Freedom Magazine. Addiction issue cover
April 2017
Vol. 49, Issue 2
Freedom Magazine. The Data Demon issue cover
February 2017
Vol. 49, Issue 1
Freedom Magazine. The 2016 Expansion issue cover
December 2016 Special Edition
Freedom Magazine. The Shocking Truth issue cover
October 2016
Vol. 48, Issue 3
Freedom Magazine. Military Spending issue cover
June-July 2016
Vol. 48, Issue 2
Freedom Magazine. Pill Pushers issue cover
April-May 2016
Vol. 48, Issue 1
Freedom Magazine. Back to School issue cover
September 2015
Vol. 47, Issue 8
Freedom Magazine. Veterans issue cover
August 2015
Vol. 47, Issue 7
Freedom Magazine. Infrastructure issue cover
July 2015
Vol. 47, Issue 6
Freedom Magazine. Net Freedom issue cover
June 2015
Vol. 47, Issue 5
Freedom Magazine. Patriot Games issue cover
May 2015
Vol. 47, Issue 4
Freedom Magazine. Freedom of Information Act issue cover
April 2015
Vol. 47, Issue 3
Freedom Magazine. People Who Read Are a Dying Breed issue cover
March 2015
Vol. 47, Issue 2
Get Religion? issue cover
February 2015
Vol. 47, Issue 1
Freedom Magazine. Scientology Expansion issue cover
December 2014 Special Edition
Freedom Magazine. Created Equal issue cover
October 2014
Vol. 46, Issue 3
Freedom Magazine. LA Under the Influence issue cover
September 2014
Vol. 46, Issue 2
Military: Are They Drugged to Death issue cover
August 2014
Vol. 46, Issue 1


Freedom Magazine. The Year in Review issue cover
December 2016
Clearwater Special Edition
Freedom Magazine. Clearwater Building cover
Special Clearwater Edition.
August 2015
Freedom Magazine. Building a Great City issue cover
Vol. 20, Issue 1
Freedom Magazine. Flag issue cover
July 2014
Special Edition
Church of Scientology
since 1968


If one wishes a subject to be taught with maximal effectiveness, he should:

  1. Present it in its most interesting form.
    1. Demonstrate its general use in life.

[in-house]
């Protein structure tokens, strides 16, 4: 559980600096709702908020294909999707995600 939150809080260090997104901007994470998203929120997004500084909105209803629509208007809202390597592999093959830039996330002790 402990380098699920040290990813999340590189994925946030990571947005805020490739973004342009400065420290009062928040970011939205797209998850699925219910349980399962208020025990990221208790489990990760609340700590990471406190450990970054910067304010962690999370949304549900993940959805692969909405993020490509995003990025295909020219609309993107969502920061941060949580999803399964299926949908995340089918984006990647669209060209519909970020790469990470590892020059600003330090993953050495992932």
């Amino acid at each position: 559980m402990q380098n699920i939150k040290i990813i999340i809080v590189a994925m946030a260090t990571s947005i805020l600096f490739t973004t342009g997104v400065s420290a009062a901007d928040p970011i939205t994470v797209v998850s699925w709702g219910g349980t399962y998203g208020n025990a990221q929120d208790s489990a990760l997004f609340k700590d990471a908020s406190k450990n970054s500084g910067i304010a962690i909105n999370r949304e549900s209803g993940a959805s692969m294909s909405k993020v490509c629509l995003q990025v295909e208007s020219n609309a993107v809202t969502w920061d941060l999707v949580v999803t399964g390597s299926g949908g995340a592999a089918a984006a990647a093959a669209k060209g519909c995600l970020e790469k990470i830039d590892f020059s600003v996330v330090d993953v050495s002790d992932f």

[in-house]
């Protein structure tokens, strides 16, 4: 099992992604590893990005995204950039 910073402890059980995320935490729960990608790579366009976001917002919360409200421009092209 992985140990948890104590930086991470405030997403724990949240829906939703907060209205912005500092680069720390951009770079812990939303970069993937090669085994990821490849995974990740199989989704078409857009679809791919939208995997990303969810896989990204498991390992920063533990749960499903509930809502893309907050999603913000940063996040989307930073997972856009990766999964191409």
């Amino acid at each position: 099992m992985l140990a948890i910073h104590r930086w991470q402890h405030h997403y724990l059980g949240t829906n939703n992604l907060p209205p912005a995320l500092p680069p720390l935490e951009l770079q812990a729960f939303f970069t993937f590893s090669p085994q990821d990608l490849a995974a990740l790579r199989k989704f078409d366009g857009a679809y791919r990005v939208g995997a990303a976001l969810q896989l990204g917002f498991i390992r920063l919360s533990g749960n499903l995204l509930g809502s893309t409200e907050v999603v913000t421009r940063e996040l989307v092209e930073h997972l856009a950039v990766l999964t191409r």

2. Demonstrate its specific use to the student in life.
  2. Present it in its simplest form (but not necessarily its most elementary).
    1. Gauge its terms to the understanding of
      the student.
    2. Use terms of greater complexity only as understanding progresses.
  3. Teach it with minimal altitude (prestige).
    1. Do not assume importance merely because of a knowledge of the subject.
    2. Do not diminish the stature of the student or his own prestige because he does not know the subject.
    3. Stress that importance resides only in individual skill in using the subject and, as to the Instructor, assume prestige only by the ability to use it and by no artificial caste system.
  4. Present each step of the subject in its most fundamental form with minimal material derived therefrom by the Instructor.
    1. Insist only upon definite knowledge of axioms and theories.
    2. Coax into action the student’s mind to derive and establish all data which can be derived or established from the axioms or theories.
    3. Apply the derivations as action insofar as the class facilities permit, coordinating data with reality.
  5. Stress the values of data.
    1. Inculcate the individual necessity to evaluate axioms and theories in relative importance to each other and to question the validity of every axiom or theory.
    2. Stress the necessity of individual evaluation of every datum in its relationship to other data.
  6. Form patterns of computation in the individual with regard only to their usefulness.
  7. Teach where data can be found or how it can be derived, not the recording of data.
  8. Be prepared, as an Instructor, to learn from the students.
  9. Treat subjects as variables of expanding use which may be altered at individual will. Teach the stability of knowledge as resident only in the student’s ability to apply knowledge or alter what he knows for new application.
  10. Stress the right of the individual to select only what he desires to know, to use any knowledge as he wishes, that he himself owns what he has learned.